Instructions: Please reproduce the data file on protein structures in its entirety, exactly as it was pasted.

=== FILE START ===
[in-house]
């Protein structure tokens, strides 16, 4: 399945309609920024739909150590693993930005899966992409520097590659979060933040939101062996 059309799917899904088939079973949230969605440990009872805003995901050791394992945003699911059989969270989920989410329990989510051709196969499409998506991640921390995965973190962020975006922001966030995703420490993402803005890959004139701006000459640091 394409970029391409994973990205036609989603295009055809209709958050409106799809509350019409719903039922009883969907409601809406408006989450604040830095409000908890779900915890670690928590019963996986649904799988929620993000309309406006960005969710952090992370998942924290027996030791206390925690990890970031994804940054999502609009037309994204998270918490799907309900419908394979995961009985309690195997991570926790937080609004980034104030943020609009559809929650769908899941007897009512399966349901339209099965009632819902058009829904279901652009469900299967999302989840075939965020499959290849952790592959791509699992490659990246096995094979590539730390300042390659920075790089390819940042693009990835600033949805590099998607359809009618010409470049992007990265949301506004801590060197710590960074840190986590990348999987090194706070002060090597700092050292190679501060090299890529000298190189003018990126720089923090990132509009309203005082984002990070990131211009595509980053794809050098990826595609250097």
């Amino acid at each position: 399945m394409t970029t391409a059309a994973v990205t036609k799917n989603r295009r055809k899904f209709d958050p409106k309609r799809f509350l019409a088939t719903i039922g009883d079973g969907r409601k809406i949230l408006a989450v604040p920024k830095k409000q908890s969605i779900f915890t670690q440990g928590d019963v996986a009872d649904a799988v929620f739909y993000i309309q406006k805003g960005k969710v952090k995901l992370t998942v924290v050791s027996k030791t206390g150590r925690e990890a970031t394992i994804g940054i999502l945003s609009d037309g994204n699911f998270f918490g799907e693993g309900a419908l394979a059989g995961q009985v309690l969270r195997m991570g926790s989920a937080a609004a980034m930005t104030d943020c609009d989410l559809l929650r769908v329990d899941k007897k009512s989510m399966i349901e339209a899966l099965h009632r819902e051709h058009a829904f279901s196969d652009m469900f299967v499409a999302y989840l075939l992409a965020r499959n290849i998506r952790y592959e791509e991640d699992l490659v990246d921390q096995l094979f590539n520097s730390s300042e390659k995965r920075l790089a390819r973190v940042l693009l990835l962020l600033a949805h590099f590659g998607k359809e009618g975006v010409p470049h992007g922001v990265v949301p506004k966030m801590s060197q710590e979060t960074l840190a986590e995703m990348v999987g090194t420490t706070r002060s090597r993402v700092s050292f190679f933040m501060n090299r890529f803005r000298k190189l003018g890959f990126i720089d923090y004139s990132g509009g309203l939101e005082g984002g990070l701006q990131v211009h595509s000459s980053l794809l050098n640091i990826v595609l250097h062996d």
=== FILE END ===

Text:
[in-house]
């Protein structure tokens, strides 16, 4: 399945309609920024739909150590693993930005899966992409520097590659979060933040939101062996 059309799917899904088939079973949230969605440990009872805003995901050791394992945003699911059989969270989920989410329990989510051709196969499409998506991640921390995965973190962020975006922001966030995703420490993402803005890959004139701006000459640091 394409970029391409994973990205036609989603295009055809209709958050409106799809509350019409719903039922009883969907409601809406408006989450604040830095409000908890779900915890670690928590019963996986649904799988929620993000309309406006960005969710952090992370998942924290027996030791206390925690990890970031994804940054999502609009037309994204998270918490799907309900419908394979995961009985309690195997991570926790937080609004980034104030943020609009559809929650769908899941007897009512399966349901339209099965009632819902058009829904279901652009469900299967999302989840075939965020499959290849952790592959791509699992490659990246096995094979590539730390300042390659920075790089390819940042693009990835600033949805590099998607359809009618010409470049992007990265949301506004801590060197710590960074840190986590990348999987090194706070002060090597700092050292190679501060090299890529000298190189003018990126720089923090990132509009309203005082984002990070990131211009595509980053794809050098990826595609250097």
């Amino acid at each position: 399945m394409t970029t391409a059309a994973v990205t036609k799917n989603r295009r055809k899904f209709d958050p409106k309609r799809f509350l019409a088939t719903i039922g009883d079973g969907r409601k809406i949230l408006a989450v604040p920024k830095k409000q908890s969605i779900f915890t670690q440990g928590d019963v996986a009872d649904a799988v929620f739909y993000i309309q406006k805003g960005k969710v952090k995901l992370t998942v924290v050791s027996k030791t206390g150590r925690e990890a970031t394992i994804g940054i999502l945003s609009d037309g994204n699911f998270f918490g799907e693993g309900a419908l394979a059989g995961q009985v309690l969270r195997m991570g926790s989920a937080a609004a980034m930005t104030d943020c609009d989410l559809l929650r769908v329990d899941k007897k009512s989510m399966i349901e339209a899966l099965h009632r819902e051709h058009a829904f279901s196969d652009m469900f299967v499409a999302y989840l075939l992409a965020r499959n290849i998506r952790y592959e791509e991640d699992l490659v990246d921390q096995l094979f590539n520097s730390s300042e390659k995965r920075l790089a390819r973190v940042l693009l990835l962020l600033a949805h590099f590659g998607k359809e009618g975006v010409p470049h992007g922001v990265v949301p506004k966030m801590s060197q710590e979060t960074l840190a986590e995703m990348v999987g090194t420490t706070r002060s090597r993402v700092s050292f190679f933040m501060n090299r890529f803005r000298k190189l003018g890959f990126i720089d923090y004139s990132g509009g309203l939101e005082g984002g990070l701006q990131v211009h595509s000459s980053l794809l050098n640091i990826v595609l250097h062996d």